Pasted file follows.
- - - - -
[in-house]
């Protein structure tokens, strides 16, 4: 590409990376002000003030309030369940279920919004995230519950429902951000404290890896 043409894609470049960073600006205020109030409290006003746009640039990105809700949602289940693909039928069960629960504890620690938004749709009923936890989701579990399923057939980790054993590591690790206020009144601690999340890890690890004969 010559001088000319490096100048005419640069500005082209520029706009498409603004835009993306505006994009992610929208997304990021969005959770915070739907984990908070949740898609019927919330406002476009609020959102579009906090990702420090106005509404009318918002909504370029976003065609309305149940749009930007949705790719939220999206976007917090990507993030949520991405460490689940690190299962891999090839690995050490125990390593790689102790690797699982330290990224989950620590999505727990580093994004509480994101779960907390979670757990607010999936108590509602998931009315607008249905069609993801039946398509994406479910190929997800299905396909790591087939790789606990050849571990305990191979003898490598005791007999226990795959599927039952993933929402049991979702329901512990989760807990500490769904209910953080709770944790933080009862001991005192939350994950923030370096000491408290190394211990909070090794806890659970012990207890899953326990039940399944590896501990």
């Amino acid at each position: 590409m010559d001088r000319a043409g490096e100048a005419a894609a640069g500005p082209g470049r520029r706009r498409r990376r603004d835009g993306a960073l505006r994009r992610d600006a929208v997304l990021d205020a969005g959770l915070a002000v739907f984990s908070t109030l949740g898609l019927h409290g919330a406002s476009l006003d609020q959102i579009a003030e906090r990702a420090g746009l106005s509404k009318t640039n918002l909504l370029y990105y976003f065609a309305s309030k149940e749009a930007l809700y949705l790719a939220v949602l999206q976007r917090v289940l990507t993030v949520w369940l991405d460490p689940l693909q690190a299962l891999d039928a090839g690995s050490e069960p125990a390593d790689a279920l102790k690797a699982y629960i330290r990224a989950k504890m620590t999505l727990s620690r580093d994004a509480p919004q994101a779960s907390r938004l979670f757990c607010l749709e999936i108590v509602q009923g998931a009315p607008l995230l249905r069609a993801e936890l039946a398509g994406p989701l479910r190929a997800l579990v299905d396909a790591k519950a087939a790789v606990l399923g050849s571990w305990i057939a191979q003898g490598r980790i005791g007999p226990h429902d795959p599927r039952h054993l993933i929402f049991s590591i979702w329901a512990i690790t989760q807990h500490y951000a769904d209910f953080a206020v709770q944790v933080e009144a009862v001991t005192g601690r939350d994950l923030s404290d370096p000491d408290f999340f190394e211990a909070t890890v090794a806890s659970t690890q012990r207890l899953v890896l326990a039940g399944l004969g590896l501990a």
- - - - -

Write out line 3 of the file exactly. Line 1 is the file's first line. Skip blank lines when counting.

């Amino acid at each position: 590409m010559d001088r000319a043409g490096e100048a005419a894609a640069g500005p082209g470049r520029r706009r498409r990376r603004d835009g993306a960073l505006r994009r992610d600006a929208v997304l990021d205020a969005g959770l915070a002000v739907f984990s908070t109030l949740g898609l019927h409290g919330a406002s476009l006003d609020q959102i579009a003030e906090r990702a420090g746009l106005s509404k009318t640039n918002l909504l370029y990105y976003f065609a309305s309030k149940e749009a930007l809700y949705l790719a939220v949602l999206q976007r917090v289940l990507t993030v949520w369940l991405d460490p689940l693909q690190a299962l891999d039928a090839g690995s050490e069960p125990a390593d790689a279920l102790k690797a699982y629960i330290r990224a989950k504890m620590t999505l727990s620690r580093d994004a509480p919004q994101a779960s907390r938004l979670f757990c607010l749709e999936i108590v509602q009923g998931a009315p607008l995230l249905r069609a993801e936890l039946a398509g994406p989701l479910r190929a997800l579990v299905d396909a790591k519950a087939a790789v606990l399923g050849s571990w305990i057939a191979q003898g490598r980790i005791g007999p226990h429902d795959p599927r039952h054993l993933i929402f049991s590591i979702w329901a512990i690790t989760q807990h500490y951000a769904d209910f953080a206020v709770q944790v933080e009144a009862v001991t005192g601690r939350d994950l923030s404290d370096p000491d408290f999340f190394e211990a909070t890890v090794a806890s659970t690890q012990r207890l899953v890896l326990a039940g399944l004969g590896l501990a």